Boeing Redesigns T-7 Canopy After Bird-Strike Risk Emerges
Boeing has redesigned components of the T-7A Red Hawk trainer aircraft after tests showed how a bird strike against the cockpit canopy would endanger the pilot.
The Government Accountability Office in a recent report states that in June 2021 the program began tracking a risk related to protecting the pilot in the event of a bird strike, with mitigation work possibly leading to additional delays that officials say they are willing to accept to protect the pilot. Steve Schmidt, Boeing’s chief test pilot, says the problem emerged during tests in which a 4-lb. thawed chicken was fired at the cockpit and high-speed cameras detected the problems.
Since the tests, Boeing has redesigned the cockpit canopy with an arch of mostly aluminum being replaced with titanium and a strengthened blast shield. This design will be retested over the next 2-3 months.
Boeing also is preparing to take a T-7 test aircraft to Edwards AFB, California, for long-anticipated angle-of-attack tests. The company initially said last fall these tests were coming soon, but the company is waiting for a green light from the Air Force specifically on the jet’s software.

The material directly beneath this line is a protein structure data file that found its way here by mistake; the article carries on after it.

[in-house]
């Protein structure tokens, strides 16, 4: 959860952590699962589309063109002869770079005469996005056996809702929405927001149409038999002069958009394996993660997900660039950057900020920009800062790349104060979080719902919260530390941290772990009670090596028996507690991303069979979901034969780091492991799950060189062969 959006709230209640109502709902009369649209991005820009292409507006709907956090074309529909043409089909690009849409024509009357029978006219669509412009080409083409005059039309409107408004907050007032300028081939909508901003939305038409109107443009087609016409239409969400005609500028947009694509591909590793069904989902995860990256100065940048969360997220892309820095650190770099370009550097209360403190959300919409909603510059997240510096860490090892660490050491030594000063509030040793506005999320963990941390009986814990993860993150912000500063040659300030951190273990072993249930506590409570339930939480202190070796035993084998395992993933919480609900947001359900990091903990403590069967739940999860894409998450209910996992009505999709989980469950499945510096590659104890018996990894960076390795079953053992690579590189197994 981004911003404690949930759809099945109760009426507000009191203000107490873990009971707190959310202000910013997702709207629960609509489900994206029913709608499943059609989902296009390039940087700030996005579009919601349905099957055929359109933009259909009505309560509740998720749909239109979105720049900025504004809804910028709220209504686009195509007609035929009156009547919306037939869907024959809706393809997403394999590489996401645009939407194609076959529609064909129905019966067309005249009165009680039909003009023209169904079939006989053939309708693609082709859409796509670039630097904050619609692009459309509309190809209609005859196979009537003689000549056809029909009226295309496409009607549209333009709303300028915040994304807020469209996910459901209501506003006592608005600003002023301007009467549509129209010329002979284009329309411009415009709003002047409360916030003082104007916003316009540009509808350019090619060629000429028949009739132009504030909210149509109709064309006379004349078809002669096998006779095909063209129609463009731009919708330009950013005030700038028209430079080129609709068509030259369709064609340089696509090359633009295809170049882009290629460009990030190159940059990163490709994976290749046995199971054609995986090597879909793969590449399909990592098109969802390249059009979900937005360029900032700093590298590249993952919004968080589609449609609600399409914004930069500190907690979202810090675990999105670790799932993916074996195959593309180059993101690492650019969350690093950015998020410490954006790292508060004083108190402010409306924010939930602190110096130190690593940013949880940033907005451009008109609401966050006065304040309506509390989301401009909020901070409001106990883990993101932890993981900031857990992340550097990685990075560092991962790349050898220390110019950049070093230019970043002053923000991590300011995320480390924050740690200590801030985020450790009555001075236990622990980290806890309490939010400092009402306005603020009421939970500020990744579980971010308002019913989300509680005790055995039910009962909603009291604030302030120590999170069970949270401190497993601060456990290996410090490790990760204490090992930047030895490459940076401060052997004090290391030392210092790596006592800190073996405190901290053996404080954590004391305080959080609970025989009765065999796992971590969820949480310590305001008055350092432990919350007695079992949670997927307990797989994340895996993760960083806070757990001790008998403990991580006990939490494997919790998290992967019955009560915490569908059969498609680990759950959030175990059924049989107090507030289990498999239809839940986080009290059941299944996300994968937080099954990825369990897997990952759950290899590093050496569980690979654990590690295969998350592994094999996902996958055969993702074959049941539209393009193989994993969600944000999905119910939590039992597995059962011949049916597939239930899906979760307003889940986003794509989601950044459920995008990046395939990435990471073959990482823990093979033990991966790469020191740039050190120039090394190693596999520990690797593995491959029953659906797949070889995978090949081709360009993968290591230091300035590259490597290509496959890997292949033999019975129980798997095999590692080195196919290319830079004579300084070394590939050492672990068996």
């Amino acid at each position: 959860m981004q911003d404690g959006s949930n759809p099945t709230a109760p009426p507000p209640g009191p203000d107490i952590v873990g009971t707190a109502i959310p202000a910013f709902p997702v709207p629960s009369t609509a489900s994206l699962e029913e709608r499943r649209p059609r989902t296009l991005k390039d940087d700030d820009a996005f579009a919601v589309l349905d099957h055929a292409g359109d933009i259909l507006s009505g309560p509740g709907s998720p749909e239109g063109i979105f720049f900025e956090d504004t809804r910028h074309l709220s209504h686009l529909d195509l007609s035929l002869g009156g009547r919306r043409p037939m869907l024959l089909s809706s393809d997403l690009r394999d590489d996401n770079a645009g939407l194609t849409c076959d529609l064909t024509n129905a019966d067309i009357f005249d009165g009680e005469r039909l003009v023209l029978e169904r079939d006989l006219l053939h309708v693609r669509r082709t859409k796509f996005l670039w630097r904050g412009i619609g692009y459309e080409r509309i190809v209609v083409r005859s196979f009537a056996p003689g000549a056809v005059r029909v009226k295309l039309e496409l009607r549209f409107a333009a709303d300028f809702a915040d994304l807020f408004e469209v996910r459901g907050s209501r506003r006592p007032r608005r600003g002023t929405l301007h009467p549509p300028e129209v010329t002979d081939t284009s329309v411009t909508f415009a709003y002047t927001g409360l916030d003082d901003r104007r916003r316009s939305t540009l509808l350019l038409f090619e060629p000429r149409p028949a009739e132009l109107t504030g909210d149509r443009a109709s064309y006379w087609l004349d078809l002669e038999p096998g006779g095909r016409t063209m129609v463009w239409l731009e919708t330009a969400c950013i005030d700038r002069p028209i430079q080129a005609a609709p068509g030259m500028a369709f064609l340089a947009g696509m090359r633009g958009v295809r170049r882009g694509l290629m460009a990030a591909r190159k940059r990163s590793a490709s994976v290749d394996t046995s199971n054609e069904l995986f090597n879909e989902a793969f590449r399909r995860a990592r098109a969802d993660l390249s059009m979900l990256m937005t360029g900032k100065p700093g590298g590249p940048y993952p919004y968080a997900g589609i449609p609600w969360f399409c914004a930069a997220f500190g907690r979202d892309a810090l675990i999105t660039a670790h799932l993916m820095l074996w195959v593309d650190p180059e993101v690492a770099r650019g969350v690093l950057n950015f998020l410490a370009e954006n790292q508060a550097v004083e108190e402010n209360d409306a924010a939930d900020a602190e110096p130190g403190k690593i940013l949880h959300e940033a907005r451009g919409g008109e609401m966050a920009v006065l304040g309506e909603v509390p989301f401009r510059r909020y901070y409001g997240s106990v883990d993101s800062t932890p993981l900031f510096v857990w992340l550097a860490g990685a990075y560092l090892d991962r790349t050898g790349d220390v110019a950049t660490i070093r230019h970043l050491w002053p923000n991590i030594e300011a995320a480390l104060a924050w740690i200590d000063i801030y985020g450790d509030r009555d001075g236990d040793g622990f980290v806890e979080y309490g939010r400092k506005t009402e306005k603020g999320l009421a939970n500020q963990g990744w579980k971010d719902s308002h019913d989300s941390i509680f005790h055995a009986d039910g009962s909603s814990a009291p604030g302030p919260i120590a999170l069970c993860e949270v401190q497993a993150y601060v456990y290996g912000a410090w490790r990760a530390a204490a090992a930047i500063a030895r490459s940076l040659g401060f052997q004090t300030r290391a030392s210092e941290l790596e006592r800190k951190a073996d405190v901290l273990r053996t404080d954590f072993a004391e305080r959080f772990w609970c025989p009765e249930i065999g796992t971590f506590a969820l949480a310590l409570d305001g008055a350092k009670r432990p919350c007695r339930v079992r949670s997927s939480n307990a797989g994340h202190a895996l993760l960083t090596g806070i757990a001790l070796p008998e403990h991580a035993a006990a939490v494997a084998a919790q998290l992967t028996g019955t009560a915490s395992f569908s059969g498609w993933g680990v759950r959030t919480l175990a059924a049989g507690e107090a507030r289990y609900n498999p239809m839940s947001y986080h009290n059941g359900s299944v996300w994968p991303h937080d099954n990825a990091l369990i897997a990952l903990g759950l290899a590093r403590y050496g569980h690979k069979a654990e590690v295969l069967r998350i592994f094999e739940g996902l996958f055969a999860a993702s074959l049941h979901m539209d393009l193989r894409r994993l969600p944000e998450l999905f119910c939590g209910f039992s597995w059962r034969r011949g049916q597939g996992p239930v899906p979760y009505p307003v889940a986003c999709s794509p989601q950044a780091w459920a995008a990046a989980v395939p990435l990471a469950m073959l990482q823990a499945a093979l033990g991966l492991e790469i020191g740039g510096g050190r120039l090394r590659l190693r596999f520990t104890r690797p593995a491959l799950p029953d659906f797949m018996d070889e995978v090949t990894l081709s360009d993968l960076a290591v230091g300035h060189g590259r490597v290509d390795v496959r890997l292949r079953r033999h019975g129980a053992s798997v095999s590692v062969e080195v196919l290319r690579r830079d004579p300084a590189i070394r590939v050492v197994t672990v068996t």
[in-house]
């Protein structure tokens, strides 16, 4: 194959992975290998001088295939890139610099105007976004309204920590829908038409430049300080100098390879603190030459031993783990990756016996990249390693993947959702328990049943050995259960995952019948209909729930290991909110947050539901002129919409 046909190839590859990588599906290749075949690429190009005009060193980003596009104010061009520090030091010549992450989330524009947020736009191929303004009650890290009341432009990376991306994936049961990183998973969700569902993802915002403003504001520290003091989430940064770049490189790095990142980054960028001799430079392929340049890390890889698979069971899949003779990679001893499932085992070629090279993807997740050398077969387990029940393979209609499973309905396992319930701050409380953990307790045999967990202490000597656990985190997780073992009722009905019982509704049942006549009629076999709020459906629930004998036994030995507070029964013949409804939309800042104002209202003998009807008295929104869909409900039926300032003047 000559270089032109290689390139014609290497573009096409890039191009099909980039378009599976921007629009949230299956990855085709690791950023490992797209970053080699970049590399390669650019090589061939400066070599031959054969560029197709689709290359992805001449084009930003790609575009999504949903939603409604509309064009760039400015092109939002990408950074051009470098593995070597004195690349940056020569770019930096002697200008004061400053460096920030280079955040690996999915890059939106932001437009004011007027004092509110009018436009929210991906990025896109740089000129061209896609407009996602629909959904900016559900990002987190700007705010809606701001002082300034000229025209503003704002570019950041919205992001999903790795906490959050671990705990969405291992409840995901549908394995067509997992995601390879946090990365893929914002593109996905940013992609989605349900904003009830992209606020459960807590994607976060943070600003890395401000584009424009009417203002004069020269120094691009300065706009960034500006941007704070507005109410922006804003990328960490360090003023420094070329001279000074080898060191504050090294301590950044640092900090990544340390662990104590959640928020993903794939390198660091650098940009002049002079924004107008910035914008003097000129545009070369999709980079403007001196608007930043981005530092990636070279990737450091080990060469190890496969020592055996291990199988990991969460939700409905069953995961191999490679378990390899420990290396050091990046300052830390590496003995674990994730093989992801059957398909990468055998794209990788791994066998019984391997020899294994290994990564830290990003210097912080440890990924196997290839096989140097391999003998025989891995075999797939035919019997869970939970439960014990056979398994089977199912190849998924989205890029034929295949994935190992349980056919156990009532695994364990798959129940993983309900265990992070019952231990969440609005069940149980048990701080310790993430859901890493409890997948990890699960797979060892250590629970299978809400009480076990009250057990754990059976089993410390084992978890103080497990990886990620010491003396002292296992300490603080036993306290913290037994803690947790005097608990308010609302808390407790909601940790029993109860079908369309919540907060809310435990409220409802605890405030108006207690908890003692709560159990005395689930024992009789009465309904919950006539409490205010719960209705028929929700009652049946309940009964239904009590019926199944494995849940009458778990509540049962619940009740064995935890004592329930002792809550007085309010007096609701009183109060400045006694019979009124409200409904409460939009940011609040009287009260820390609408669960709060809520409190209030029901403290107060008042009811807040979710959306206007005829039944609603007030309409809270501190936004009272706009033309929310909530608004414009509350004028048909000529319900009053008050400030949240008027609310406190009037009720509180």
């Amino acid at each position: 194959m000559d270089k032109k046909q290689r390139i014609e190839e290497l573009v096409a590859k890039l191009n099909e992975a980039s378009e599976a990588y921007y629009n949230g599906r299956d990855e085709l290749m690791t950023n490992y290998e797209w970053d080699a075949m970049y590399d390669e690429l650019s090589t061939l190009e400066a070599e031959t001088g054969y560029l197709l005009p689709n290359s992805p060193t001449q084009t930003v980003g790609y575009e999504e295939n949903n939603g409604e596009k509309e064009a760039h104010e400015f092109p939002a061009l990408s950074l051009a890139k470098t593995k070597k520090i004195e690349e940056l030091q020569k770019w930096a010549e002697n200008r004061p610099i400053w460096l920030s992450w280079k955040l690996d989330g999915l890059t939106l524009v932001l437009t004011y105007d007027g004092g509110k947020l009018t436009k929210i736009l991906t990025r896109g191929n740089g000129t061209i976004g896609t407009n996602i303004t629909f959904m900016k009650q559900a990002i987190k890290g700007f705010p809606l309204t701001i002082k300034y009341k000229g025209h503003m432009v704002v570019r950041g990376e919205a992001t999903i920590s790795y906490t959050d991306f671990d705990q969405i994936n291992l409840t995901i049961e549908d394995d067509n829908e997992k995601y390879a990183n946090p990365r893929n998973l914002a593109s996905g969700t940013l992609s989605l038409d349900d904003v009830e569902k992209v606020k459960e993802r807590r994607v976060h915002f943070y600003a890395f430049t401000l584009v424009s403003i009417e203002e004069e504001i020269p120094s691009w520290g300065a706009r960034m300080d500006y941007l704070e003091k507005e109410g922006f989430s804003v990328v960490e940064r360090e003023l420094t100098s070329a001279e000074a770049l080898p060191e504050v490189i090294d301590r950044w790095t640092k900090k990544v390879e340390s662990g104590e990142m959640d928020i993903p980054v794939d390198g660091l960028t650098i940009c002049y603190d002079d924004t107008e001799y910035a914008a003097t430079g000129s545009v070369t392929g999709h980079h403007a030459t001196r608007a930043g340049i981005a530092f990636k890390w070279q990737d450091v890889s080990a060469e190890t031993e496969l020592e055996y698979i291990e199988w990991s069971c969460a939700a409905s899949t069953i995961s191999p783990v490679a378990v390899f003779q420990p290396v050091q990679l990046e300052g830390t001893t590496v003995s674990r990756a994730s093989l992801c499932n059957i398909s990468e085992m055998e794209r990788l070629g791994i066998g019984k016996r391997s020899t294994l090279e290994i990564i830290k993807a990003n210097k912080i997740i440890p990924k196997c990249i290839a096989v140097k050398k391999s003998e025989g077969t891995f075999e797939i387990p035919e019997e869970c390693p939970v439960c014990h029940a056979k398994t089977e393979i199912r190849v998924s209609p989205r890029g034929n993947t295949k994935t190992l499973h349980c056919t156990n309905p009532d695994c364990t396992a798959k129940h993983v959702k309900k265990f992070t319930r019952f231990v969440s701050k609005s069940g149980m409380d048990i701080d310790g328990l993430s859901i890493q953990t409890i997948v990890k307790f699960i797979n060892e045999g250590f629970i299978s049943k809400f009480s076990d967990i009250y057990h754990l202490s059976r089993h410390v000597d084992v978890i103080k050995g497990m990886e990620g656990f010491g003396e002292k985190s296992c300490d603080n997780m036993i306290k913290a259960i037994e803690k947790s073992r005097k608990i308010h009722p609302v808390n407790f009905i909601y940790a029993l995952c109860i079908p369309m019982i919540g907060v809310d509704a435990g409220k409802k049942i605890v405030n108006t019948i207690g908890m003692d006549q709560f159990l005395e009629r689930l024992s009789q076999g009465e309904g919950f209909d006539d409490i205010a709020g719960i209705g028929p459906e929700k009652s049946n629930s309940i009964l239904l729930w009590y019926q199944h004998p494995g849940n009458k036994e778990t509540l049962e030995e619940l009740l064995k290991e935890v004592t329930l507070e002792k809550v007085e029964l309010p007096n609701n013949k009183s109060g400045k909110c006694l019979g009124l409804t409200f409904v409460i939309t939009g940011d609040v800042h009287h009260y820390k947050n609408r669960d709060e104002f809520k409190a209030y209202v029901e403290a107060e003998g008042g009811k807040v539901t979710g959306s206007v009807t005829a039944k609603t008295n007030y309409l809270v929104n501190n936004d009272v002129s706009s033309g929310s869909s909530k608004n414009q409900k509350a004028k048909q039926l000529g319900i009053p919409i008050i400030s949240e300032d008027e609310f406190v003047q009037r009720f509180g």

“There’s a lot of moving parts there, but I think we’re getting close to hopefully getting to where we know we’ve got a good software product for high angle-of-attack and we’re ready to go,” Schmidt says.
The GAO report states the program now expects a low-rate production decision in November 2023 and a July 2025 required assets-available date, both representing about a one-year delay to what was expected last year.
The T-7 program has faced delays the company says are a result of COVID-19-related supply-chain issues, and a recent reported charge of $367 million. The company is about halfway through its test program, flying the aircraft as often as six times per day at its St. Louis facility with turnarounds of less than an hour with no downtime for maintenance, Schmidt says.
IIRC, the frozen turkey story is apocryphal.